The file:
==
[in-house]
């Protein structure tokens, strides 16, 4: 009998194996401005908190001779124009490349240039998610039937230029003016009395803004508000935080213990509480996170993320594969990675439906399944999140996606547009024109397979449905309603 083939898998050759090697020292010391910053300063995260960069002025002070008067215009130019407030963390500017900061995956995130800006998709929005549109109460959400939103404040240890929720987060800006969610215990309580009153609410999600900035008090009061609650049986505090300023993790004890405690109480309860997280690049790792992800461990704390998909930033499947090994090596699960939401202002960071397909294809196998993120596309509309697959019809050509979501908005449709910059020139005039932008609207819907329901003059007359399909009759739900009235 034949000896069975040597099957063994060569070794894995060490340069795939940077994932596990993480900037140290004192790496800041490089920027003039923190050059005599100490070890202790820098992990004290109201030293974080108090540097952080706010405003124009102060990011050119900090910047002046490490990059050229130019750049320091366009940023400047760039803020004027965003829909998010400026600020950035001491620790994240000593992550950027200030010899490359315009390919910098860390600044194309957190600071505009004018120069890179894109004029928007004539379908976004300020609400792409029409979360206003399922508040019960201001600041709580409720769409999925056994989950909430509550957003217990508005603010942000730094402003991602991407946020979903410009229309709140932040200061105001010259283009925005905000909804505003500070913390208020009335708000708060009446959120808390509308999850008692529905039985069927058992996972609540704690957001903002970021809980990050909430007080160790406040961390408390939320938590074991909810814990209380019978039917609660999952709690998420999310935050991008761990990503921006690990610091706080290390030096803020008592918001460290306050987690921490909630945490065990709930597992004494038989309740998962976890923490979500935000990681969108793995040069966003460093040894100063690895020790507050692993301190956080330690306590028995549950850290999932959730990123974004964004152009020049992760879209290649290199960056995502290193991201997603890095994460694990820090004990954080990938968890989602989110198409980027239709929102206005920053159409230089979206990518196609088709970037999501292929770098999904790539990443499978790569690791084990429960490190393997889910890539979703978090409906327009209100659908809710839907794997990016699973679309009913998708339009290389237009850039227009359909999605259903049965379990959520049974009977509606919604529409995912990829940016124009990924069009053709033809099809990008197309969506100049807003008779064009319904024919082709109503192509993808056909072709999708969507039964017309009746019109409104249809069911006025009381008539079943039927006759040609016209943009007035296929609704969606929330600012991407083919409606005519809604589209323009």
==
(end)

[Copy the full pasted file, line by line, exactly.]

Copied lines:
[in-house]
């Protein structure tokens, strides 16, 4: 009998194996401005908190001779124009490349240039998610039937230029003016009395803004508000935080213990509480996170993320594969990675439906399944999140996606547009024109397979449905309603 083939898998050759090697020292010391910053300063995260960069002025002070008067215009130019407030963390500017900061995956995130800006998709929005549109109460959400939103404040240890929720987060800006969610215990309580009153609410999600900035008090009061609650049986505090300023993790004890405690109480309860997280690049790792992800461990704390998909930033499947090994090596699960939401202002960071397909294809196998993120596309509309697959019809050509979501908005449709910059020139005039932008609207819907329901003059007359399909009759739900009235 034949000896069975040597099957063994060569070794894995060490340069795939940077994932596990993480900037140290004192790496800041490089920027003039923190050059005599100490070890202790820098992990004290109201030293974080108090540097952080706010405003124009102060990011050119900090910047002046490490990059050229130019750049320091366009940023400047760039803020004027965003829909998010400026600020950035001491620790994240000593992550950027200030010899490359315009390919910098860390600044194309957190600071505009004018120069890179894109004029928007004539379908976004300020609400792409029409979360206003399922508040019960201001600041709580409720769409999925056994989950909430509550957003217990508005603010942000730094402003991602991407946020979903410009229309709140932040200061105001010259283009925005905000909804505003500070913390208020009335708000708060009446959120808390509308999850008692529905039985069927058992996972609540704690957001903002970021809980990050909430007080160790406040961390408390939320938590074991909810814990209380019978039917609660999952709690998420999310935050991008761990990503921006690990610091706080290390030096803020008592918001460290306050987690921490909630945490065990709930597992004494038989309740998962976890923490979500935000990681969108793995040069966003460093040894100063690895020790507050692993301190956080330690306590028995549950850290999932959730990123974004964004152009020049992760879209290649290199960056995502290193991201997603890095994460694990820090004990954080990938968890989602989110198409980027239709929102206005920053159409230089979206990518196609088709970037999501292929770098999904790539990443499978790569690791084990429960490190393997889910890539979703978090409906327009209100659908809710839907794997990016699973679309009913998708339009290389237009850039227009359909999605259903049965379990959520049974009977509606919604529409995912990829940016124009990924069009053709033809099809990008197309969506100049807003008779064009319904024919082709109503192509993808056909072709999708969507039964017309009746019109409104249809069911006025009381008539079943039927006759040609016209943009007035296929609704969606929330600012991407083919409606005519809604589209323009």